Samsung is already the world's largest maker of computer memory chips, flat-panel monitors and color TVs. Recently it leapt over Germany's Siemens to become the third largest maker of mobile-phone handsets, behind Nokia and Motorola. Dae Je Chin, a 17-year company veteran and the head of the digital-media division of Samsung Electronics, wants to take advantage of Samsung's manufacturing prowess in these far-flung fields to produce devices that straddle traditional technology categories. "We have to combine computers, consumer electronics and communications as Koreans mix their rice with vegetables and meats," he says. Last year he called all 17 global marketing chiefs together in Korea and told them he wanted one such flagship item from each of them that would make consumers drool--and associate Samsung with cool, futuristic technology.

The company will introduce the Wow products in the States later this year. They include the NEXiO--a handheld computer with a five-inch screen that runs Windows, connects to the Internet and runs a spreadsheet and a word processor. The NEXiO was introduced in Korea early this year and has been selling 5,000 units a month. Bill Gates already owns one--but ironically the device will face competition from Microsoft's own Tablet PC, among others. The I500, code-named Bluechip, is also promising. It's a Palm-mobile-phone device in the style of Samsung's popular I300 and Kyocera Smartphone. But this one's the same size as a regular mobile. You don't even see the Palm-style graffiti pad until you crack open the clamshell handset. Finally, there's the Zipel, an oddly named refrigerator that has a 15-inch flat-panel touch screen tucked into the door. The display can be used to surf the Net and send or receive e-mail.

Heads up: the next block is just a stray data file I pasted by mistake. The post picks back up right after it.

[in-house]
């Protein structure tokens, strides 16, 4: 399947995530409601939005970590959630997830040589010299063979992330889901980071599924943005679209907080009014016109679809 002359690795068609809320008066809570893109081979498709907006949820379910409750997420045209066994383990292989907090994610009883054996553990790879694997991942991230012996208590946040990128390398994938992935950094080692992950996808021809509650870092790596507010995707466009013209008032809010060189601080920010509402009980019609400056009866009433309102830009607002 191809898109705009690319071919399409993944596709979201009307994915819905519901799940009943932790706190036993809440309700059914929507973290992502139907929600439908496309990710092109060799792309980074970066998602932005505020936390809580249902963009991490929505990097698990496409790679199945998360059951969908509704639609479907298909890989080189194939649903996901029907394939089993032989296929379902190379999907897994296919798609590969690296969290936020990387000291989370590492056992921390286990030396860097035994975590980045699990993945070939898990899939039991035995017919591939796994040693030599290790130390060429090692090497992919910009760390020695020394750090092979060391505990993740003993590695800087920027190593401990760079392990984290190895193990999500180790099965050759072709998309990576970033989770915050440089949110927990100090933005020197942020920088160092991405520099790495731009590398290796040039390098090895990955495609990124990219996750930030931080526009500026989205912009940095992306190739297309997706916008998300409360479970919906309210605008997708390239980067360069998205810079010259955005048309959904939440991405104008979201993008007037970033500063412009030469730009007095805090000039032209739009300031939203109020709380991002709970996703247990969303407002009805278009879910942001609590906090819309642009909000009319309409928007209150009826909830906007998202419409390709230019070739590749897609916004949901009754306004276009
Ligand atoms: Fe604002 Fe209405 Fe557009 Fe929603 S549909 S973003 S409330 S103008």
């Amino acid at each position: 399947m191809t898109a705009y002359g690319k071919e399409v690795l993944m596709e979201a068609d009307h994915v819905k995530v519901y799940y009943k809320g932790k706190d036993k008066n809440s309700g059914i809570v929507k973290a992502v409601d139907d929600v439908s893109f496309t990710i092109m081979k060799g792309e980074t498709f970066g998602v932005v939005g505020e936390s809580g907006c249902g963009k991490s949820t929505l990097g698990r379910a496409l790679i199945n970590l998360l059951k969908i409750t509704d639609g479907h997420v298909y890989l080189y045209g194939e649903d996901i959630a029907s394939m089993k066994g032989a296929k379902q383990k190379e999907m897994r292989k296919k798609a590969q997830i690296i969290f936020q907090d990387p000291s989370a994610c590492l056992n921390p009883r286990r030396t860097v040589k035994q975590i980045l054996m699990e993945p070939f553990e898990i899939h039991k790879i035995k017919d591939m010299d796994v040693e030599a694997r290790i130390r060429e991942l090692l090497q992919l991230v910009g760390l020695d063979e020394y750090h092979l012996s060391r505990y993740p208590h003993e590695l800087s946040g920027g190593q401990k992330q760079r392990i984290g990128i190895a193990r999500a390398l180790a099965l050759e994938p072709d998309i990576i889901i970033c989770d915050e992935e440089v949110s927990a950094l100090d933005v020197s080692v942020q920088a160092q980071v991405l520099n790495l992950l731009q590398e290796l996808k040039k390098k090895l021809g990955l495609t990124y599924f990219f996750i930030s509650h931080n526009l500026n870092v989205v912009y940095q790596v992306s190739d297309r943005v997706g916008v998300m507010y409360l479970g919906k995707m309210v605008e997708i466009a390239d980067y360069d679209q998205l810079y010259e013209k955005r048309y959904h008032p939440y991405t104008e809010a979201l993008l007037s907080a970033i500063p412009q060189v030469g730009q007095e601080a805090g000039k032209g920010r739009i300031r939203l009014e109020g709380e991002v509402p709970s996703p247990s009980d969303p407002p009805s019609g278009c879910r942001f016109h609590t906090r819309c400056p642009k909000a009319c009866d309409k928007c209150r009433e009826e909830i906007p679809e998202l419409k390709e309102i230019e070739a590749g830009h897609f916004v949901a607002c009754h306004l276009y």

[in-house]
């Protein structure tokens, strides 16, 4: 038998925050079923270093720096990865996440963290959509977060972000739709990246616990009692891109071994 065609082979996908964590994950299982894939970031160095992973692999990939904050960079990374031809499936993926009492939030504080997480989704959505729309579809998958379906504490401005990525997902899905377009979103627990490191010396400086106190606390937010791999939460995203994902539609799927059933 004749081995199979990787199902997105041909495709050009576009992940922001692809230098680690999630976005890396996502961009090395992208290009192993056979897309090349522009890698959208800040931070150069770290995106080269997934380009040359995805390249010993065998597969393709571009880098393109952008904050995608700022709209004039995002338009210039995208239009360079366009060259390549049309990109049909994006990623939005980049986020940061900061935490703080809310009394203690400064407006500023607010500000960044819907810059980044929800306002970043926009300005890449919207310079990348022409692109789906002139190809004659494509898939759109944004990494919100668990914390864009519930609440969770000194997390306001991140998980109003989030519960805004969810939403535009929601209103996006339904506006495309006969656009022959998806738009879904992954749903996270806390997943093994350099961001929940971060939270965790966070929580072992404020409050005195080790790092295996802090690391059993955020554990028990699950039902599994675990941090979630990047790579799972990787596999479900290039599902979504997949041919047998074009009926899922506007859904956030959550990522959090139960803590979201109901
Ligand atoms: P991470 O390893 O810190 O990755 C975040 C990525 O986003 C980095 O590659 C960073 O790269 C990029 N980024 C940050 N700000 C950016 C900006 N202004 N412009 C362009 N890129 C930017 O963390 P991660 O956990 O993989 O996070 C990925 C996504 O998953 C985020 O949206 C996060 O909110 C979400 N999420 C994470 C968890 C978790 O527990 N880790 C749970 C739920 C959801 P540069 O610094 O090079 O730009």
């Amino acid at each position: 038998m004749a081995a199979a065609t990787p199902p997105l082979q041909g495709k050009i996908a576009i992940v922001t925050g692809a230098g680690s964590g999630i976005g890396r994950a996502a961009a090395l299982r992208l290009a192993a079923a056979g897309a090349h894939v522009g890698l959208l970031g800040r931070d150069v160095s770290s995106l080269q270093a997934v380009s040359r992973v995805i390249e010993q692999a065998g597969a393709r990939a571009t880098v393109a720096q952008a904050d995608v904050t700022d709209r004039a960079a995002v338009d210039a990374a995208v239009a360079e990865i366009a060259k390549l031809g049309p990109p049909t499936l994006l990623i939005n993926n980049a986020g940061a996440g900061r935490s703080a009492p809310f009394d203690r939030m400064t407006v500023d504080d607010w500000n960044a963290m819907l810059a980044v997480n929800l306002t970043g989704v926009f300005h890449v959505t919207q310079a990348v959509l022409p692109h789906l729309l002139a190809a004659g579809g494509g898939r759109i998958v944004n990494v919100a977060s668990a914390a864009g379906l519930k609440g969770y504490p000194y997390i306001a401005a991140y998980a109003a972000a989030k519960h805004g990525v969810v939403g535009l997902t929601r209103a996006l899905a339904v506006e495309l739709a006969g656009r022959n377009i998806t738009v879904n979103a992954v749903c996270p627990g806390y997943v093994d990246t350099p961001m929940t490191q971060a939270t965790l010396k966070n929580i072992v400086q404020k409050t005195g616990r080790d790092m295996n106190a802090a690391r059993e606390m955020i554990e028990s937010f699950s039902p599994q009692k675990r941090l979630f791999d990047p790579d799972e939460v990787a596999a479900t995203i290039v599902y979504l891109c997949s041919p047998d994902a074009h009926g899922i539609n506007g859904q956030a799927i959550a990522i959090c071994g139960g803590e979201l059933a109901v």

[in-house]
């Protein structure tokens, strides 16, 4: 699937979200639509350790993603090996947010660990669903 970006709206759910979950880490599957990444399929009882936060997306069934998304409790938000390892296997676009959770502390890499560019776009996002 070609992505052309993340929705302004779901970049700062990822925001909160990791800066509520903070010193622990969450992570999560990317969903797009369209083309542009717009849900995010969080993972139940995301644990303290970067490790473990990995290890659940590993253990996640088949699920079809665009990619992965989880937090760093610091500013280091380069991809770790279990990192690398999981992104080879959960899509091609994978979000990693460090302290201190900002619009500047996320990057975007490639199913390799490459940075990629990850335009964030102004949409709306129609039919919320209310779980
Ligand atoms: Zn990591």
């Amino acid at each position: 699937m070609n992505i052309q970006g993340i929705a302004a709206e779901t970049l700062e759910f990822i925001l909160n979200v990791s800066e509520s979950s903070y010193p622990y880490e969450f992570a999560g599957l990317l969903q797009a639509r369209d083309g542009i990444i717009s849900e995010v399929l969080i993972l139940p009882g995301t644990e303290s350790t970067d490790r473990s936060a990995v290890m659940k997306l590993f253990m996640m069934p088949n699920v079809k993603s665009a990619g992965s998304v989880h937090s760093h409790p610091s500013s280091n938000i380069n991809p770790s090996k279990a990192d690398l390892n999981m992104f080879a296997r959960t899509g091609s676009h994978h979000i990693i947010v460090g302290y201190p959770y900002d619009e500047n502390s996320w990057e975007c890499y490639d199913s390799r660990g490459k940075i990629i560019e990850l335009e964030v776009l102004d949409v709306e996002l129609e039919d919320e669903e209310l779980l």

Generating some "wows" in America would cap a remarkable turnaround for the company. Though last year was among the worst ever for the consumer-electronics industry, Samsung Electronics recorded healthy profits of $2.2 billion. That's more than a 1,000 percent boost from the early 1990s, when it sold appliances to companies like RCA and GE, which slapped their logos on them and reaped most of the profits. The transformation was sparked by Kun Hee Lee, chairman of the 64-year-old Samsung Group, a Korean chaebol (conglomerate) that builds and sells a wide range of products, including skyscrapers, life insurance and bidets. In the early '90s, Lee correctly predicted that Chinese manufacturers would soon be able to produce cheaper electronics than Korean factories. He directed Samsung to sell better wares at higher prices and gathered execs together to smash their low-quality products with hammers while they shouted, "Change everything but your wife and children!" Today, 70 percent of Samsung products carry its logo.